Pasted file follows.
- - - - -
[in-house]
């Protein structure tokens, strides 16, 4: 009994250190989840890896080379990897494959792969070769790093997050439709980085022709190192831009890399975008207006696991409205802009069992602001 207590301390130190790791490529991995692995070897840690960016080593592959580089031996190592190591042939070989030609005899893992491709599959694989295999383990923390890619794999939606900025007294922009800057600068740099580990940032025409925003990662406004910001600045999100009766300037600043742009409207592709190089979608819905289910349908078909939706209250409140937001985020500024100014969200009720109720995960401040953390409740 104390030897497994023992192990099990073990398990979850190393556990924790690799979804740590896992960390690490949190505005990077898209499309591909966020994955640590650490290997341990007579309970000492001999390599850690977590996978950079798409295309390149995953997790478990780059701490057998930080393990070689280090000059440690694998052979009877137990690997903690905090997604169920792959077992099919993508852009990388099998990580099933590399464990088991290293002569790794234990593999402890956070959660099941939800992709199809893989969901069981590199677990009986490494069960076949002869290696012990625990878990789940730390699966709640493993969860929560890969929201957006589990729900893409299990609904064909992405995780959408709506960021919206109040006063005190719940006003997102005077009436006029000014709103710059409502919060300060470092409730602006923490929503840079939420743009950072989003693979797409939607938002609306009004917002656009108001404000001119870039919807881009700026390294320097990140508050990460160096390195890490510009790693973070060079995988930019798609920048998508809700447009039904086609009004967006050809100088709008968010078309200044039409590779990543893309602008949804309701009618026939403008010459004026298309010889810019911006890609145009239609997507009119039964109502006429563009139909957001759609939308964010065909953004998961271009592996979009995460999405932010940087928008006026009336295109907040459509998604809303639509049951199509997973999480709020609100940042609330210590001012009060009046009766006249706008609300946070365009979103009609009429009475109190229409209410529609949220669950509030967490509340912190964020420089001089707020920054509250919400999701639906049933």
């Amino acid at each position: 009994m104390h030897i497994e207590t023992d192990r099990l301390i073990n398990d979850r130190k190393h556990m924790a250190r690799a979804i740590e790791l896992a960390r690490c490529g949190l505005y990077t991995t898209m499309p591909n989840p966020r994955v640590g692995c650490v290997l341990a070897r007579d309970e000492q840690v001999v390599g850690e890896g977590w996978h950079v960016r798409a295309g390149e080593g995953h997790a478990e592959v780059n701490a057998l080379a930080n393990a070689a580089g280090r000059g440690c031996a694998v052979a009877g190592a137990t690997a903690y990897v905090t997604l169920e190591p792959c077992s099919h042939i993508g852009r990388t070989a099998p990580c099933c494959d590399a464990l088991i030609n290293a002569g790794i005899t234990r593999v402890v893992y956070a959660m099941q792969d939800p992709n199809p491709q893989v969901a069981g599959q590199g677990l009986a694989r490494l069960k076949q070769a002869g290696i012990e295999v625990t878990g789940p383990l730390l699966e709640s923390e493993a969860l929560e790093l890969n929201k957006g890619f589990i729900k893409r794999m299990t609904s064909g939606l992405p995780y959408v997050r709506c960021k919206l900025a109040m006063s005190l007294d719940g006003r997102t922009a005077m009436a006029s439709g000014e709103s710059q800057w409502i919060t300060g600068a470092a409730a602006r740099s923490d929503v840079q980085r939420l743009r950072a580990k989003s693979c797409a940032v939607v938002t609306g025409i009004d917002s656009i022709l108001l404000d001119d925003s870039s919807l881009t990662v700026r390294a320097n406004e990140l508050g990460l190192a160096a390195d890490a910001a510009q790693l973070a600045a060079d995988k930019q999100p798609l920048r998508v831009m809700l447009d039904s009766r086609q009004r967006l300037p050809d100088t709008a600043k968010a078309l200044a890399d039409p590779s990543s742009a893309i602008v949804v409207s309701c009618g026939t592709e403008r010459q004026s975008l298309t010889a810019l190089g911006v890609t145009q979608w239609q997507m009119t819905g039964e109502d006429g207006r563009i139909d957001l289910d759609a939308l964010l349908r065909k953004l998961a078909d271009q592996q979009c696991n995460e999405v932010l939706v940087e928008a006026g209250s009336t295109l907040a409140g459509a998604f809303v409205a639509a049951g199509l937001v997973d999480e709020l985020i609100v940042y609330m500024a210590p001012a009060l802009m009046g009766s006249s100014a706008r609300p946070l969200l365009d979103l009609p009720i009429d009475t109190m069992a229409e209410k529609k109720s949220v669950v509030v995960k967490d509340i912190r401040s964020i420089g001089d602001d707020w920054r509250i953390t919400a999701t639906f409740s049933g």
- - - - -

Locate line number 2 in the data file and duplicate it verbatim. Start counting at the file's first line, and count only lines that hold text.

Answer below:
């Protein structure tokens, strides 16, 4: 009994250190989840890896080379990897494959792969070769790093997050439709980085022709190192831009890399975008207006696991409205802009069992602001 207590301390130190790791490529991995692995070897840690960016080593592959580089031996190592190591042939070989030609005899893992491709599959694989295999383990923390890619794999939606900025007294922009800057600068740099580990940032025409925003990662406004910001600045999100009766300037600043742009409207592709190089979608819905289910349908078909939706209250409140937001985020500024100014969200009720109720995960401040953390409740 104390030897497994023992192990099990073990398990979850190393556990924790690799979804740590896992960390690490949190505005990077898209499309591909966020994955640590650490290997341990007579309970000492001999390599850690977590996978950079798409295309390149995953997790478990780059701490057998930080393990070689280090000059440690694998052979009877137990690997903690905090997604169920792959077992099919993508852009990388099998990580099933590399464990088991290293002569790794234990593999402890956070959660099941939800992709199809893989969901069981590199677990009986490494069960076949002869290696012990625990878990789940730390699966709640493993969860929560890969929201957006589990729900893409299990609904064909992405995780959408709506960021919206109040006063005190719940006003997102005077009436006029000014709103710059409502919060300060470092409730602006923490929503840079939420743009950072989003693979797409939607938002609306009004917002656009108001404000001119870039919807881009700026390294320097990140508050990460160096390195890490510009790693973070060079995988930019798609920048998508809700447009039904086609009004967006050809100088709008968010078309200044039409590779990543893309602008949804309701009618026939403008010459004026298309010889810019911006890609145009239609997507009119039964109502006429563009139909957001759609939308964010065909953004998961271009592996979009995460999405932010940087928008006026009336295109907040459509998604809303639509049951199509997973999480709020609100940042609330210590001012009060009046009766006249706008609300946070365009979103009609009429009475109190229409209410529609949220669950509030967490509340912190964020420089001089707020920054509250919400999701639906049933």